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Archive for the ‘Walking with God’ Category

The day before his death …

and he goes to the garden …

where all things, good and evil, originated.

Today, as we prepare to remember the events leading to the crucifixion of Jesus and subsequent resurrection of our Savior, it is good to spend some time in the garden with him.

When Jesus entered the garden of Gethsemane, he said to his disciples,

“Sit here while I go over there and pray”
(Matthew 26:36)

We are still called to sit … to contemplate … to pray.

Somehow, it is easier to do those things out in nature … and in the beauty of a spring garden, it is as though our souls are drawn not only to the creation, but also the Creator.

Today is the time for reflection, for prayer.

Spend some time today in the garden.

I stay in the garden with Him,
Though the night around me is falling.
But He bids me go; through the voice of woe
His voice to me is calling.
And He walk with me and He talks with me,
And He tells me I am His own;
And the joy we share as we tarry there,
None other has ever known.

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We can be haunted by things that go bump in the night … not just the noises, but the dreams that awaken us with tears, shivers, cold sweats.

It had been a long time since I was awakened by such things that go bump in the night but it’s impact is still felt days later, as a shiver goes up my spine, and my mood is still there … in a funk.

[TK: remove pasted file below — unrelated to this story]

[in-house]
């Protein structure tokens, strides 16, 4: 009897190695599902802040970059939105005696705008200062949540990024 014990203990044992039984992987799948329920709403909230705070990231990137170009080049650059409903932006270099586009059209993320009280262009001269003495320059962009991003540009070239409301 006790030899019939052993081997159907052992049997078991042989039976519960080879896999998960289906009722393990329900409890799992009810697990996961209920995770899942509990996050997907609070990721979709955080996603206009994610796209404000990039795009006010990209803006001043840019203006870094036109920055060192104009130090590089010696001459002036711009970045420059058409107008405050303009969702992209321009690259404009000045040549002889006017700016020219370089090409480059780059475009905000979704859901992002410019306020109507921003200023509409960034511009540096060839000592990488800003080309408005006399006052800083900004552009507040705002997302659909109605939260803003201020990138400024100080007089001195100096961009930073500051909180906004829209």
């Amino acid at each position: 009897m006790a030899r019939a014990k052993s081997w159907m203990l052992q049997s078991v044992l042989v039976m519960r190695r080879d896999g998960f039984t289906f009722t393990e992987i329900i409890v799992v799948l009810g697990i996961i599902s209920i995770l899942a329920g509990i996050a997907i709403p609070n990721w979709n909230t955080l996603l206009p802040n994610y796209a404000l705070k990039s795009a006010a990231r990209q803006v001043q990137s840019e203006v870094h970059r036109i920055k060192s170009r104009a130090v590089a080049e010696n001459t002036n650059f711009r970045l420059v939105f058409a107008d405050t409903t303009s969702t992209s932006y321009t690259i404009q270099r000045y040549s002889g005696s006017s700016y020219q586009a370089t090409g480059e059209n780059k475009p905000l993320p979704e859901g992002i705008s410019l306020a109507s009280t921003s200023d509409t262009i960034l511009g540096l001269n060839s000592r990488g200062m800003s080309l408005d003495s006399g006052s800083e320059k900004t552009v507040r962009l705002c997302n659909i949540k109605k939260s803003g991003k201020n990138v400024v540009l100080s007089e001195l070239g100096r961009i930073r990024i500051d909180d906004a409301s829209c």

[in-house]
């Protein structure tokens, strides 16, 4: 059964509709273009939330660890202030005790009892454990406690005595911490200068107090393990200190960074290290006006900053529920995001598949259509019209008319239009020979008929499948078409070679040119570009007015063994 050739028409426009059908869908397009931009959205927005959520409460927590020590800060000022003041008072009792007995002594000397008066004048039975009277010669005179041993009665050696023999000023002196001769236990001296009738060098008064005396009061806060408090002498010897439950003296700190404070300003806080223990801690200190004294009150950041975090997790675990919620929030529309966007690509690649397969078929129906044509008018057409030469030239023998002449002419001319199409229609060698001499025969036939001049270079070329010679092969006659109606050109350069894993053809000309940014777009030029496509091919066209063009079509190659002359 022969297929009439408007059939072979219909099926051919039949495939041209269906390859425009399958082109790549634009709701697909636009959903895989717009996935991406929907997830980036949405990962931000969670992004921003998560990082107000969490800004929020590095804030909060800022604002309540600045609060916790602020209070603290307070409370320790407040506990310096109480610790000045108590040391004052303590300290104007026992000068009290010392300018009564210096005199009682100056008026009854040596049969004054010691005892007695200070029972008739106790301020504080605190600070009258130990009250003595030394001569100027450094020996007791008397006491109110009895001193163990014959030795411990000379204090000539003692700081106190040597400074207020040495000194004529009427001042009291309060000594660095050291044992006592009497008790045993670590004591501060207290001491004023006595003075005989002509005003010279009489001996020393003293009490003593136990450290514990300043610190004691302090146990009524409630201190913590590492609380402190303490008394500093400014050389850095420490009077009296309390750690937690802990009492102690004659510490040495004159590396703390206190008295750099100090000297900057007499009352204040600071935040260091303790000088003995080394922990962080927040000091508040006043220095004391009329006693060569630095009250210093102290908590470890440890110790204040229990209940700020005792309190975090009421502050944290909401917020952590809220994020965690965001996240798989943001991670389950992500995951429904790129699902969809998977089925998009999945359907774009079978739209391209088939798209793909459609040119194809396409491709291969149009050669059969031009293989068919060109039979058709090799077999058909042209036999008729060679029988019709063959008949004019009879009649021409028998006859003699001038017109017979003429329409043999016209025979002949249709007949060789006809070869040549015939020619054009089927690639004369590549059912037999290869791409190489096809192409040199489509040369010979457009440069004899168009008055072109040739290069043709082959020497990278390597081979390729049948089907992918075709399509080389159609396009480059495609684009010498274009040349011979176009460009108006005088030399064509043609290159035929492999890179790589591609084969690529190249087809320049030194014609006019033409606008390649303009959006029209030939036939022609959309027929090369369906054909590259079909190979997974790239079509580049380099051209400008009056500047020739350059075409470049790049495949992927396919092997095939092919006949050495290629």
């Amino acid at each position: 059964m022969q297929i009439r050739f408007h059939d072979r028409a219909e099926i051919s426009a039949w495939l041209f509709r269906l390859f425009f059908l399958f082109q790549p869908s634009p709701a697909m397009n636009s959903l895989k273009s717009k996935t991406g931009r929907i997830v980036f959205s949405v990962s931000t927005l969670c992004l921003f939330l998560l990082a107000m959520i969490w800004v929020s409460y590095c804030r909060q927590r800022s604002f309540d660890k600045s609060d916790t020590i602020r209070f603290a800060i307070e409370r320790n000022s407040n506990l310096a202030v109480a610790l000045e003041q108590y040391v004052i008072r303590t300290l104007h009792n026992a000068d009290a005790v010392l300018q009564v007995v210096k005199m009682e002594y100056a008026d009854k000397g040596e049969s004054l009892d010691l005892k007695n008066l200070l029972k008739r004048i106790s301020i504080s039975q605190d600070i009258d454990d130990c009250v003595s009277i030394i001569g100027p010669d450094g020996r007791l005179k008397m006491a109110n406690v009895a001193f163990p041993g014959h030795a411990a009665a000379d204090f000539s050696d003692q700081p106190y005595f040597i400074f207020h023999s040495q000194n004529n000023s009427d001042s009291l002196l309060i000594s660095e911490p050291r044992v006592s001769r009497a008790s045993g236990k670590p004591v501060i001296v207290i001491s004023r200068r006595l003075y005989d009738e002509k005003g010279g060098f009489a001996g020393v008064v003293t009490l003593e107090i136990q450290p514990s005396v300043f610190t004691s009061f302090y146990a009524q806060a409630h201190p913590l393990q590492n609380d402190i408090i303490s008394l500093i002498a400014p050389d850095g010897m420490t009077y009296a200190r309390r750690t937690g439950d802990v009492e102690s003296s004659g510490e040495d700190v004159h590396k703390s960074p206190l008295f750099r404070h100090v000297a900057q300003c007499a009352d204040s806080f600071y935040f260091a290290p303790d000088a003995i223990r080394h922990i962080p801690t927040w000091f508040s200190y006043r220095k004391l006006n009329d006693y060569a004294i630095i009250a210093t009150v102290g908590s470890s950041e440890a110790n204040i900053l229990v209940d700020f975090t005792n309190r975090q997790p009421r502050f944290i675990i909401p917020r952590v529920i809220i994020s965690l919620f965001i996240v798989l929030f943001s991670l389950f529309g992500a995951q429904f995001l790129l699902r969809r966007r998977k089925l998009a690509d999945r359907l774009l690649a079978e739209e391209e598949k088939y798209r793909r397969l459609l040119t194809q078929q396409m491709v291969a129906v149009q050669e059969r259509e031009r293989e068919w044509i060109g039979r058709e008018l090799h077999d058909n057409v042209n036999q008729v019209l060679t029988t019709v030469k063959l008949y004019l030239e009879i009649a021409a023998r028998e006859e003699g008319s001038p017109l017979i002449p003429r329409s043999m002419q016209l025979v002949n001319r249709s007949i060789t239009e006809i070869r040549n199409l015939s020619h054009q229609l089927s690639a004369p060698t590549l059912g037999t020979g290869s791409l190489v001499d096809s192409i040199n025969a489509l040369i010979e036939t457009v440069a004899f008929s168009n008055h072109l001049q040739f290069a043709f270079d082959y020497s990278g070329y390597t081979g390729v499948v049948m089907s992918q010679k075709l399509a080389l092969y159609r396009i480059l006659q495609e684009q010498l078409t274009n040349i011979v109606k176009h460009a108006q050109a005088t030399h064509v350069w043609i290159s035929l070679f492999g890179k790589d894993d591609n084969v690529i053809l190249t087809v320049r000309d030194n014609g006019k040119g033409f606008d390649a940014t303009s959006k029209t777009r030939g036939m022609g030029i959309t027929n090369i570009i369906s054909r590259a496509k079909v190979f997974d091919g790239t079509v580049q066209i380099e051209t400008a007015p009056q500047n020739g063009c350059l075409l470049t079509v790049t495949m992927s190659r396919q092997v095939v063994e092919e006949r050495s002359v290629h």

When I am in such a funk I feel more. I feel the hurts and sorrows of others … I understand what it really feels like to carry the burden of others.

As I was trying to shake this funk, the memories of the dream, the bad news of this week (globally, locally, within the lives of people I love) … I remembered that there must be something in my memory of scriptures that had been buried in my heart (from the post, Whatever). But nothing came to mind.

Then the lyrics of a song I had heard earlier in the day began to sing in my head.

“This is what it is to be loved
And to know that the promise was
That when everything fell, we’d be held”

A rather melancholy song, but not one without hope. I had forgotten about a particular line in the song :

“Why should we be saved from nightmares?”

Nightmares, whether in the form of disastrous life experiences, or things that go bump in the night, happen to us all. They are common human experiences … ones that allow us to share in and understand the sorrow of God. They lead us to him and divine human transaction that is his son … who provides the hope of being held.

You have to begin to trust that your experience of emptiness is not the final experience, that beyond it is a place where you are being held in love.”
– Henri J.M. Nouwen (The Inner Voice of Love)

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I have been looking for love …

Ever since self isolation and Toilet Paper Gate, I have been looking for a way to love others through this time of Coronavirus. I thought it might be doing errands for seniors but … it just didn’t read into my heart the way I wanted it to.

Life is so different, for so many right now!

No sports to watch at the arena or bar, no concerts, no movies at the theatres and cinemas, no romantic dinners at restaurants, no vacations, no church services, no coffee dates and, for so, so many, no jobs to go to.